In 1977, the federal government transferred “tax points” to the provinces — effectively reducing federal taxes so that provinces could raise theirs — to cover health care costs. The current Liberal government also has signed separate agreements to provide $ 11 billion over ten years to the provinces to cover specific costs related to mental health and home care.
The provinces have a point
Raising the CHT to cover 35 per cent of all health costs incurred by the provinces would amount to an increase of $ 28 billion in new annual spending for the federal government. The provinces argue that the federal government is in a better position to carry that cost. But that’s not the same as saying it would be easy.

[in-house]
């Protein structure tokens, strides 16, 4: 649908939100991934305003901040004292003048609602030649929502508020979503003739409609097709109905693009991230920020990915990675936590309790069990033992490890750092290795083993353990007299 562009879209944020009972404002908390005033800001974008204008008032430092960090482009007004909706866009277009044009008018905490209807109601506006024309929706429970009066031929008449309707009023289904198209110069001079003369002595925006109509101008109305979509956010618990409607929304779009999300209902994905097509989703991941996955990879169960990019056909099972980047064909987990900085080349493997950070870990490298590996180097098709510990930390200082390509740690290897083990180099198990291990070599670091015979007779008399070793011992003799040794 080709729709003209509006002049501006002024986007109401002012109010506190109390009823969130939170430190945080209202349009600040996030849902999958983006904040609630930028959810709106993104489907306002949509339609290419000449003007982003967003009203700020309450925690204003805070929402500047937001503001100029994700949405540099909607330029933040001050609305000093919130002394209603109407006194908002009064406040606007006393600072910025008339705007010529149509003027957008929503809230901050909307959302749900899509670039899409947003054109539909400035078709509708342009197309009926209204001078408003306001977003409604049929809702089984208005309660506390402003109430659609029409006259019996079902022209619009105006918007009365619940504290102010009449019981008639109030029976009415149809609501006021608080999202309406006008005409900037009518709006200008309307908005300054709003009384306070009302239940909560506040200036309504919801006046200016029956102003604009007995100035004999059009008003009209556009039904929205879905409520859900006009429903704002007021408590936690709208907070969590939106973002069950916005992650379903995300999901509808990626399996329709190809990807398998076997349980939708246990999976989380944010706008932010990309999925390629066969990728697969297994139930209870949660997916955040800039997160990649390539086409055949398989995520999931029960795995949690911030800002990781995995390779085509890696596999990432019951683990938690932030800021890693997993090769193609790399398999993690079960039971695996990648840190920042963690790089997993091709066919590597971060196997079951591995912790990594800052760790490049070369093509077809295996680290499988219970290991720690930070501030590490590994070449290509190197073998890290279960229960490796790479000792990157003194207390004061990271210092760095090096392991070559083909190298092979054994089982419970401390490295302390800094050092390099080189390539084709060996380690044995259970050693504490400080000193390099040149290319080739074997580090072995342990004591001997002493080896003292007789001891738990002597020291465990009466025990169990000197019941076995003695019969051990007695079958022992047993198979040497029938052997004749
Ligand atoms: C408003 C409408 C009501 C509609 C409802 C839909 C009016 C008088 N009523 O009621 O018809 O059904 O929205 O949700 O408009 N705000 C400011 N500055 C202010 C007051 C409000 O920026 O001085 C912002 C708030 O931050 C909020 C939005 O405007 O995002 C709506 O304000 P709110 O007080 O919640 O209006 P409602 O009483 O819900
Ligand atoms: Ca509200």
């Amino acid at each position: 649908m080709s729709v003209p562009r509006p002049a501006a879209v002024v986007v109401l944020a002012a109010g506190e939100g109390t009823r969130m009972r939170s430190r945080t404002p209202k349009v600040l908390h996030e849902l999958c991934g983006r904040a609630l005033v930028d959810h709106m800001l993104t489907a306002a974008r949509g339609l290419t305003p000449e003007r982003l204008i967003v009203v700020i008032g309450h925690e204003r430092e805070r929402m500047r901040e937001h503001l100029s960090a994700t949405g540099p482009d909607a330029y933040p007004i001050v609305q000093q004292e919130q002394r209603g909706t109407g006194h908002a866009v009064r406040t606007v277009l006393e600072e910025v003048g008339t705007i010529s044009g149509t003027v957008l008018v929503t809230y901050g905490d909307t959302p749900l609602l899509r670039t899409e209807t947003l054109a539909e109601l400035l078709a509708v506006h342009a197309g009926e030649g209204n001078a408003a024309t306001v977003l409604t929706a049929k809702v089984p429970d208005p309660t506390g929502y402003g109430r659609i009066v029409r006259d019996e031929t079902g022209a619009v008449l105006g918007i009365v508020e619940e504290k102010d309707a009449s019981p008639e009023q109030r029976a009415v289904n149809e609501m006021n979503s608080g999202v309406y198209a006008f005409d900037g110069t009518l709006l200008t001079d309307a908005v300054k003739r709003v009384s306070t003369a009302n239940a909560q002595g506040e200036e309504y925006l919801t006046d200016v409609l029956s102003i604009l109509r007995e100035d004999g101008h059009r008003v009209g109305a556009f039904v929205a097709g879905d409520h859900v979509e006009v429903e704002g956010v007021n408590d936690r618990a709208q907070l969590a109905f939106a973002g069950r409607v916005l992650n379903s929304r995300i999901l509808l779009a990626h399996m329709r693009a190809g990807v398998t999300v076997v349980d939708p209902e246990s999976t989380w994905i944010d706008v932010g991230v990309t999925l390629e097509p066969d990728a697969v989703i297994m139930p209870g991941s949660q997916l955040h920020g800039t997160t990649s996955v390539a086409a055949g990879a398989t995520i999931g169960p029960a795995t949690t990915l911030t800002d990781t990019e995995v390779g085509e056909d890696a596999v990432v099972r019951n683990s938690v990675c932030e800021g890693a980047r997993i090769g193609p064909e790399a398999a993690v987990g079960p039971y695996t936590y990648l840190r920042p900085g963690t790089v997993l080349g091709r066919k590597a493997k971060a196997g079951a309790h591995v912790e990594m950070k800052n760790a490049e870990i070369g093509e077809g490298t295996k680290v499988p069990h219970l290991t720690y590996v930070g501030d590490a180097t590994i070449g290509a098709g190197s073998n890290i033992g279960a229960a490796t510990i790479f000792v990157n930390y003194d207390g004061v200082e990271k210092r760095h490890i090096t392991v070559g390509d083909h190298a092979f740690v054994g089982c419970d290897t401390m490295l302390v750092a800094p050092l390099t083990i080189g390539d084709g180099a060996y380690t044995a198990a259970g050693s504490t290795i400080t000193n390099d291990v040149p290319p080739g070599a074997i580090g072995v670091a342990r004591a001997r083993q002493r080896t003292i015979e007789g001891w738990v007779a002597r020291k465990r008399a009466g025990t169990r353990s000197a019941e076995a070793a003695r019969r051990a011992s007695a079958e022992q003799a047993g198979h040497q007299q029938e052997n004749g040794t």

The provinces have a case for calling on the federal government to pay more. The parliamentary budget officer’s latest fiscal sustainability report, released last November, repeated a warning that has been offered on a regular basis over the last several years: assuming that an aging population leads to rising health care costs, the combined “subnational” debt-to-GDP ratio will continue to climb unsustainably into the future.
According to the PBO, provinces would need to either raise taxes or cut annual spending by a combined $ 12 billion to stabilize their collective debt-to-GDP ratio at the pre-pandemic level of 24.1 per cent.
The federal government’s debt-to-GDP ratio, meanwhile, is set to decline over the long term. In fact, according to the PBO’s calculations, the federal government could cut taxes or increase spending by $ 19 billion and still expect to get back eventually to its pre-pandemic debt-to-GDP ratio of 28 per cent.
It’s time to talk about taxes